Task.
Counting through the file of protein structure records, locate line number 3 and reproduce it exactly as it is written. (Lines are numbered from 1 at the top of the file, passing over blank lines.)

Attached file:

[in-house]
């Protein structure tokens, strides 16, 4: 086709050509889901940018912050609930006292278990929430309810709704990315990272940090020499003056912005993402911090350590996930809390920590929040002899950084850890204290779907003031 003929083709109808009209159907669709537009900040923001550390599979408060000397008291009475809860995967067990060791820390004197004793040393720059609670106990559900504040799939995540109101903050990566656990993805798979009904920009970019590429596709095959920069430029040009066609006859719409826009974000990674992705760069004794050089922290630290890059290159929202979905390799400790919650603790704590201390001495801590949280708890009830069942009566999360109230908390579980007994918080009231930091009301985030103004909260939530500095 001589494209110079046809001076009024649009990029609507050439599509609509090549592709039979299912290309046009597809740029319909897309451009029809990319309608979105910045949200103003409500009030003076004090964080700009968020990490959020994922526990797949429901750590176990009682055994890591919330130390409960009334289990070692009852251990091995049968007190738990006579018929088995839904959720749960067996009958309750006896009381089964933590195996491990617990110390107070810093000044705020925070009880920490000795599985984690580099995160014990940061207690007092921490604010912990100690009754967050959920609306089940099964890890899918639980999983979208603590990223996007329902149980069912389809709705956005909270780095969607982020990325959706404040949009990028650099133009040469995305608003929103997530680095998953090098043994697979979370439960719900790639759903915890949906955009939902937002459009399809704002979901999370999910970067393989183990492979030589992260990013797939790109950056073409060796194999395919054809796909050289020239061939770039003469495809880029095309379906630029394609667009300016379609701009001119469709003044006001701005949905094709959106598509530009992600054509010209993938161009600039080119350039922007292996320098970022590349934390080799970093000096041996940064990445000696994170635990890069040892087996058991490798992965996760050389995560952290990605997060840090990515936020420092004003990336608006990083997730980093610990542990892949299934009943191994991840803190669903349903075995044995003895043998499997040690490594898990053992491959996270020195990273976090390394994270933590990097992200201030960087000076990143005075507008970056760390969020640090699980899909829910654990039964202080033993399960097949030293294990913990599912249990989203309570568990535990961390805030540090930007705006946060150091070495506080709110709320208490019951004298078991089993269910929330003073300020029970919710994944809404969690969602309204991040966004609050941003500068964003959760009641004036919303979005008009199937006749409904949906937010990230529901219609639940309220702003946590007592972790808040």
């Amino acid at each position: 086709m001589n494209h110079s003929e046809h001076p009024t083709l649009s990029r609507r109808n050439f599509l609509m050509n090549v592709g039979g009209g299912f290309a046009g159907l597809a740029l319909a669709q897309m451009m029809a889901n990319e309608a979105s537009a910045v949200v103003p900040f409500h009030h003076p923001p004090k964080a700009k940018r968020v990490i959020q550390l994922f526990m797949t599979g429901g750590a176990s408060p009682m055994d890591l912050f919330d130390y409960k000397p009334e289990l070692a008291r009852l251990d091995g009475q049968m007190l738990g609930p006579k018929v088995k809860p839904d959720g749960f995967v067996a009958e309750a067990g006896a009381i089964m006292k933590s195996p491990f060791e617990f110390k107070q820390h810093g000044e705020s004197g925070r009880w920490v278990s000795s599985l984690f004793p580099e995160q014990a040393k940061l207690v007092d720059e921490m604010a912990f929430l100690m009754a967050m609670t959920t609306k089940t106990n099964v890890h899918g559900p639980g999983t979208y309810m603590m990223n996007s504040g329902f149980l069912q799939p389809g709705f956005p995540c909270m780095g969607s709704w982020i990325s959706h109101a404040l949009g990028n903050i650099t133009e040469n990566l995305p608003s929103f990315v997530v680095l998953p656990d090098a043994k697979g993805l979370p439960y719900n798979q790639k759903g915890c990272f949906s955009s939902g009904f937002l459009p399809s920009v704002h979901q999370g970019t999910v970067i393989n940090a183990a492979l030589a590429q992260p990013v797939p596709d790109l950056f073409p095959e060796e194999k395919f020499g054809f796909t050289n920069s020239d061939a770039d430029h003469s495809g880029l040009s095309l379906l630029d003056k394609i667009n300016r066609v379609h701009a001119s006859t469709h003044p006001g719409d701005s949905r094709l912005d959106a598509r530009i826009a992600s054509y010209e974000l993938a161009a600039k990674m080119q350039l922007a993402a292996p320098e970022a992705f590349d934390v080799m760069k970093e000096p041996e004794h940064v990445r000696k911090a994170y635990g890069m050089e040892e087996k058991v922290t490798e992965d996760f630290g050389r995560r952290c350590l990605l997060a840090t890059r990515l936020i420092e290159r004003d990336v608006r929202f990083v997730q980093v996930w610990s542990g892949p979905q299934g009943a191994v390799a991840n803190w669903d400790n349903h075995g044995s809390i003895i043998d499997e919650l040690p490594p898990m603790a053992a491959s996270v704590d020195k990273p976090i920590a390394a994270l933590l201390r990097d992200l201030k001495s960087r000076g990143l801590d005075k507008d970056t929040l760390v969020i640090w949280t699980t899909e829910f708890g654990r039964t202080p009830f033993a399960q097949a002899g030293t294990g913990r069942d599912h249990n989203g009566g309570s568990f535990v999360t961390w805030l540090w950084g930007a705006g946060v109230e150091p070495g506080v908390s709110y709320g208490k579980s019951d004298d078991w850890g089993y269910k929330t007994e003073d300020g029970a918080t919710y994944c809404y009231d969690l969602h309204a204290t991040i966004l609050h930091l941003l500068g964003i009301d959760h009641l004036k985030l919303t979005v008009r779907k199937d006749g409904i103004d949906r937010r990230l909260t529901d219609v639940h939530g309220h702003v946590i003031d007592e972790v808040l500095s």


């Amino acid at each position: 086709m001589n494209h110079s003929e046809h001076p009024t083709l649009s990029r609507r109808n050439f599509l609509m050509n090549v592709g039979g009209g299912f290309a046009g159907l597809a740029l319909a669709q897309m451009m029809a889901n990319e309608a979105s537009a910045v949200v103003p900040f409500h009030h003076p923001p004090k964080a700009k940018r968020v990490i959020q550390l994922f526990m797949t599979g429901g750590a176990s408060p009682m055994d890591l912050f919330d130390y409960k000397p009334e289990l070692a008291r009852l251990d091995g009475q049968m007190l738990g609930p006579k018929v088995k809860p839904d959720g749960f995967v067996a009958e309750a067990g006896a009381i089964m006292k933590s195996p491990f060791e617990f110390k107070q820390h810093g000044e705020s004197g925070r009880w920490v278990s000795s599985l984690f004793p580099e995160q014990a040393k940061l207690v007092d720059e921490m604010a912990f929430l100690m009754a967050m609670t959920t609306k089940t106990n099964v890890h899918g559900p639980g999983t979208y309810m603590m990223n996007s504040g329902f149980l069912q799939p389809g709705f956005p995540c909270m780095g969607s709704w982020i990325s959706h109101a404040l949009g990028n903050i650099t133009e040469n990566l995305p608003s929103f990315v997530v680095l998953p656990d090098a043994k697979g993805l979370p439960y719900n798979q790639k759903g915890c990272f949906s955009s939902g009904f937002l459009p399809s920009v704002h979901q999370g970019t999910v970067i393989n940090a183990a492979l030589a590429q992260p990013v797939p596709d790109l950056f073409p095959e060796e194999k395919f020499g054809f796909t050289n920069s020239d061939a770039d430029h003469s495809g880029l040009s095309l379906l630029d003056k394609i667009n300016r066609v379609h701009a001119s006859t469709h003044p006001g719409d701005s949905r094709l912005d959106a598509r530009i826009a992600s054509y010209e974000l993938a161009a600039k990674m080119q350039l922007a993402a292996p320098e970022a992705f590349d934390v080799m760069k970093e000096p041996e004794h940064v990445r000696k911090a994170y635990g890069m050089e040892e087996k058991v922290t490798e992965d996760f630290g050389r995560r952290c350590l990605l997060a840090t890059r990515l936020i420092e290159r004003d990336v608006r929202f990083v997730q980093v996930w610990s542990g892949p979905q299934g009943a191994v390799a991840n803190w669903d400790n349903h075995g044995s809390i003895i043998d499997e919650l040690p490594p898990m603790a053992a491959s996270v704590d020195k990273p976090i920590a390394a994270l933590l201390r990097d992200l201030k001495s960087r000076g990143l801590d005075k507008d970056t929040l760390v969020i640090w949280t699980t899909e829910f708890g654990r039964t202080p009830f033993a399960q097949a002899g030293t294990g913990r069942d599912h249990n989203g009566g309570s568990f535990v999360t961390w805030l540090w950084g930007a705006g946060v109230e150091p070495g506080v908390s709110y709320g208490k579980s019951d004298d078991w850890g089993y269910k929330t007994e003073d300020g029970a918080t919710y994944c809404y009231d969690l969602h309204a204290t991040i966004l609050h930091l941003l500068g964003i009301d959760h009641l004036k985030l919303t979005v008009r779907k199937d006749g409904i103004d949906r937010r990230l909260t529901d219609v639940h939530g309220h702003v946590i003031d007592e972790v808040l500095s």